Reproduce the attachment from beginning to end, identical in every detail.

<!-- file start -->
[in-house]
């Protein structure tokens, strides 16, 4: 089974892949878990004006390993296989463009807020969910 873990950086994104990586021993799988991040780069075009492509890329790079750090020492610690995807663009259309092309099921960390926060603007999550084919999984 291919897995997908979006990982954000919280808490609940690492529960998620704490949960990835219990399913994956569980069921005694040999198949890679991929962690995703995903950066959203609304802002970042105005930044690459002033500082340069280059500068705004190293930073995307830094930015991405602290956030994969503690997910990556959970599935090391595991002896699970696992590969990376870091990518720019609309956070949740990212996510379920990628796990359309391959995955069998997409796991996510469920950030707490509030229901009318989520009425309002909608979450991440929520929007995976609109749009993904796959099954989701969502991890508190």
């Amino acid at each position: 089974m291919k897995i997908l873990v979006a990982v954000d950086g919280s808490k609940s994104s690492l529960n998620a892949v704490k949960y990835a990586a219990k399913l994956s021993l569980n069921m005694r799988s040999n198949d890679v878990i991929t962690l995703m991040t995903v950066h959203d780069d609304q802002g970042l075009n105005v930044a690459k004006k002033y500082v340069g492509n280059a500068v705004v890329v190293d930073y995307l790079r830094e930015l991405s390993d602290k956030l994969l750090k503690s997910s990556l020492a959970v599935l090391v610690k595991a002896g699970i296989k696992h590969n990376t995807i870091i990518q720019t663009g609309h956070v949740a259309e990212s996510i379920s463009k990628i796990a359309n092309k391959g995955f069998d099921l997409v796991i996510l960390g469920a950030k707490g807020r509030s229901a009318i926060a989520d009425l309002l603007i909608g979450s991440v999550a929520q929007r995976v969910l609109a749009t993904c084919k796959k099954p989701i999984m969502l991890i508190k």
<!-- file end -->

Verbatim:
[in-house]
């Protein structure tokens, strides 16, 4: 089974892949878990004006390993296989463009807020969910 873990950086994104990586021993799988991040780069075009492509890329790079750090020492610690995807663009259309092309099921960390926060603007999550084919999984 291919897995997908979006990982954000919280808490609940690492529960998620704490949960990835219990399913994956569980069921005694040999198949890679991929962690995703995903950066959203609304802002970042105005930044690459002033500082340069280059500068705004190293930073995307830094930015991405602290956030994969503690997910990556959970599935090391595991002896699970696992590969990376870091990518720019609309956070949740990212996510379920990628796990359309391959995955069998997409796991996510469920950030707490509030229901009318989520009425309002909608979450991440929520929007995976609109749009993904796959099954989701969502991890508190």
């Amino acid at each position: 089974m291919k897995i997908l873990v979006a990982v954000d950086g919280s808490k609940s994104s690492l529960n998620a892949v704490k949960y990835a990586a219990k399913l994956s021993l569980n069921m005694r799988s040999n198949d890679v878990i991929t962690l995703m991040t995903v950066h959203d780069d609304q802002g970042l075009n105005v930044a690459k004006k002033y500082v340069g492509n280059a500068v705004v890329v190293d930073y995307l790079r830094e930015l991405s390993d602290k956030l994969l750090k503690s997910s990556l020492a959970v599935l090391v610690k595991a002896g699970i296989k696992h590969n990376t995807i870091i990518q720019t663009g609309h956070v949740a259309e990212s996510i379920s463009k990628i796990a359309n092309k391959g995955f069998d099921l997409v796991i996510l960390g469920a950030k707490g807020r509030s229901a009318i926060a989520d009425l309002l603007i909608g979450s991440v999550a929520q929007r995976v969910l609109a749009t993904c084919k796959k099954p989701i999984m969502l991890i508190k």